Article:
Today was the day that we decided to “re-purple” Elizabeth’s hair. In actuality, her hair was pink, then when it sort of washed out, I went and bought SPLAT hair color in purple and began the fun of coloring the light pink pieces to a great shade of deep purple. Over time, the purple morphs back into this pinky/gold/lavender hue. It is really an interesting shade and has gotten her quite alot of compliments but instead of being just purple and pretty, it is really PINK and really OUT THERE.
So we decide to do this hair today and as we are doing it, we are talking. I am asking some questions and Elizabeth is happily answering them. I get a foil and she asks how many are left. I put on some purple and she asks if she can cover her eyes when we wash it out. I crunch up the foil and she says “Ouch” I see so many signs of her Sensory Processing Disorder or SPD showing its face but instead of getting up and leaving the kitchen/hair salon, she sits quite nice and still and talks about how nice her hair will be once it is done and even how her aide will tell her how nice it will look.
As I am completing this fun task, it got me thinking about how age appropriate this task was and how many times we ARE doing age appropriate things but also how many times our activities are geared for younger ages. It is a tough thing to have a child BE one age but their special needs dictate activities or adaptations of a younger age. I still catch myself sometimes telling her what to do instead of deciding together or figuring our her day for her instead of asking her what SHE wants to do. Sometimes with Dyspraxia, you can see them struggling to do a task or organize their thoughts so you want to step in a do it for them. and truthfully, sometimes I want to do it for her because we have to get it done quickly and be on our way.
As we began a new school year, or a new time of change for Elizabeth, I always feel that it is the marker of time, the marker of time passed and the marker of Elizabeth getting older. I try to let these markers be my touchstone, my reminder that I need to recognize her true age even in the midst of a “dyspraxic fury”. It try to imagine how I would have felt at 18 years old if my mom had done_____. Or how I would have felt if my younger brother had told me____________. Trust me, I can write this much easier than I can do it. But I am trying. I use phrases like ” Should we try this….” or ” How about we go…..” because they incorporate her wishes and feelings into the decision and I feel respect her true age and wishes. Ohhh, there are times when I totally toss this out the window in exchange for mom telling and getting what she wants….NOW. But, for the most part, I am trying.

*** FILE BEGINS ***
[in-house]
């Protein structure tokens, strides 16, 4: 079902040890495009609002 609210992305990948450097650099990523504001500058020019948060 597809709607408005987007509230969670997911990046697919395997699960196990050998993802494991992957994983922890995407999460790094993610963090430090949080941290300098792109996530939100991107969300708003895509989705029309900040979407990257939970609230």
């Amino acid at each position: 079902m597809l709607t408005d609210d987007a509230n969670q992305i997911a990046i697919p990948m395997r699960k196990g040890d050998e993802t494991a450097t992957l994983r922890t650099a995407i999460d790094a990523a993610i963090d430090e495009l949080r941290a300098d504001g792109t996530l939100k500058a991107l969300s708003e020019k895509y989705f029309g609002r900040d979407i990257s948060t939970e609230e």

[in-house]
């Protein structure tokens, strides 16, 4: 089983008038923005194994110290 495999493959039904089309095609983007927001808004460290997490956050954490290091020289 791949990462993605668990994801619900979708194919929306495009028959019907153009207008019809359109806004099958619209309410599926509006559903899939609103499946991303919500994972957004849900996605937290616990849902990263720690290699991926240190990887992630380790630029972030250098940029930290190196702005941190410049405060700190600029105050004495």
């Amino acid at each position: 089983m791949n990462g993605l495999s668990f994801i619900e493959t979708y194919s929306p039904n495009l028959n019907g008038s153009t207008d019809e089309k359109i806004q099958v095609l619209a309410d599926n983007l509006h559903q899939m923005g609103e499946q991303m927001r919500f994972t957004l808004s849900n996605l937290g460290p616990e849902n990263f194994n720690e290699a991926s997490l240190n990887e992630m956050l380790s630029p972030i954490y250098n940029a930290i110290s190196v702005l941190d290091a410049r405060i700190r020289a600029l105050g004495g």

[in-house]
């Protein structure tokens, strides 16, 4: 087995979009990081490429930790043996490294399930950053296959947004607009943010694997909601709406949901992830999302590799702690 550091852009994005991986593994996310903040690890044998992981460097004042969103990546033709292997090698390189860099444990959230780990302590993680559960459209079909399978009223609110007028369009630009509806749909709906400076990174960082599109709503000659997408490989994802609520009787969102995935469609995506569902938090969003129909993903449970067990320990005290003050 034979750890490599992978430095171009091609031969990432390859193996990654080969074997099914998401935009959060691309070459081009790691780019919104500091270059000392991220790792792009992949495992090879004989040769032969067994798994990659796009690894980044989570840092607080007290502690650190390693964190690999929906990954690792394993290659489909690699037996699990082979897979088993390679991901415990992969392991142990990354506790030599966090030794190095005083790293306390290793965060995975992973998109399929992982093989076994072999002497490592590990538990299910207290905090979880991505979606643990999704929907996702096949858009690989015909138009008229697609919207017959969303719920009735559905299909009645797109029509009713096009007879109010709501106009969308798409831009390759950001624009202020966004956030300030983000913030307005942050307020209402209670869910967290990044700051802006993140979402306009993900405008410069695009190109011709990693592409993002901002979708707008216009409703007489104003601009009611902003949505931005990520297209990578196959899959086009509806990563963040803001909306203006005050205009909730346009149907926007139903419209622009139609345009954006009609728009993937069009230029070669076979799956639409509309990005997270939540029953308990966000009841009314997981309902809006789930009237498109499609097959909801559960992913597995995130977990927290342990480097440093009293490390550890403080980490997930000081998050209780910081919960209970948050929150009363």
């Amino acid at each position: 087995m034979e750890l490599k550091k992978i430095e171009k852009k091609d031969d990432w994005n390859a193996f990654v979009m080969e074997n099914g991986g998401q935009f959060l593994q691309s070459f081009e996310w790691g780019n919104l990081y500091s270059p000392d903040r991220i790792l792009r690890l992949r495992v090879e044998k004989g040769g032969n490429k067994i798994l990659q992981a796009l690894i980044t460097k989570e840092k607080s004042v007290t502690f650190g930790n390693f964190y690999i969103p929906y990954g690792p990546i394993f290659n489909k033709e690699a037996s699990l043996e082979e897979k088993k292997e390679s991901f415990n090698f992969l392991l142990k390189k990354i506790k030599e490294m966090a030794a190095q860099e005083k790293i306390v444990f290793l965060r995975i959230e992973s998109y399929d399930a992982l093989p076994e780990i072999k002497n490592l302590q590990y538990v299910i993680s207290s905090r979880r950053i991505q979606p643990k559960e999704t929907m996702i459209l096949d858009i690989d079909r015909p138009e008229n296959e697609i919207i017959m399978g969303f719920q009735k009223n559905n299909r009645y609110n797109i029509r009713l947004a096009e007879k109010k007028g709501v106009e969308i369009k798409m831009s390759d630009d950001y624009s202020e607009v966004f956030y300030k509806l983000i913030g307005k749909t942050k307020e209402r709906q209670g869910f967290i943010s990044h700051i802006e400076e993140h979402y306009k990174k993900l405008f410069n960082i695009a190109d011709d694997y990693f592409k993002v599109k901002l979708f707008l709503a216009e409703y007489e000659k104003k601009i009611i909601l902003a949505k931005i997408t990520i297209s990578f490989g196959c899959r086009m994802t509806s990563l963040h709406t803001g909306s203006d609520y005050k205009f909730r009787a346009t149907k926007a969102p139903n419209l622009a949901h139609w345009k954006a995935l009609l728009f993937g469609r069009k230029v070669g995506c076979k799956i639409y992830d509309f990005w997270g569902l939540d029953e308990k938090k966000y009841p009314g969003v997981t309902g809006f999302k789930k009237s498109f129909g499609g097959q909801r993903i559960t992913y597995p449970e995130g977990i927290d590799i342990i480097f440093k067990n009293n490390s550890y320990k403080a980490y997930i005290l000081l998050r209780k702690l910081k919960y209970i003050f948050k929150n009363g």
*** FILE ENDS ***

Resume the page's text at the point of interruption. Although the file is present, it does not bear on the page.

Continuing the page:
For so many years of the lives of our special needs children, we sit in waiting rooms while they get therapy, we drive many miles hoping that THIS is the therapy that will make the difference, we work hard with them at home and we cheer and live for every success they have in life. We have spent all that time in “catch-up” mode so sometimes it is hard to take yourself out of that mode and see some of the age appropriate interests and behaviors of your child…as least for me it was. I can remember the very first time that Elizabeth had a “teenage” moment. It involved an attitude (hers), some loud voices ( me and her), some stomping up the steps(her) and a loud door slam( again, her) As I watched this happen, I was both amazed and momentarily happy. Amazed, that I had witnessed this huge outburst which was not Elizabeth’s style at all. and happy that this was something so typical for her age group. Of course, she lost some privileges from that one but it made my eyes open a bit wider to see the whole picture.
So back to the kitchen…Elizabeth is sitting there with a shower cap on her head which is covering up the foils I put in and smiling at me. The timer goes off and as we head to the sink to wash it out I hear ” I can cover my eyes, right?” “You won’t get water in my eyes, right Mom” ” I hate this part so much” and the reminder of her SPD comes back….after we wash it, we both go to look at it and she says ” Oh, Mom, I love it. It looks so good” ” Don’t forget I need to put the hair gel on it tomorrow” and with that I smile because all my thoughts I just shared are proved by the ping-ponging of emotions from her in just these few minutes. I tell her ” Yes, we will” Hug her and off she goes for the door to head out to her swing.
Our children are amazing people and they certainly keep us thinking and simply loving them more all the time.
I wish you all a peaceful week.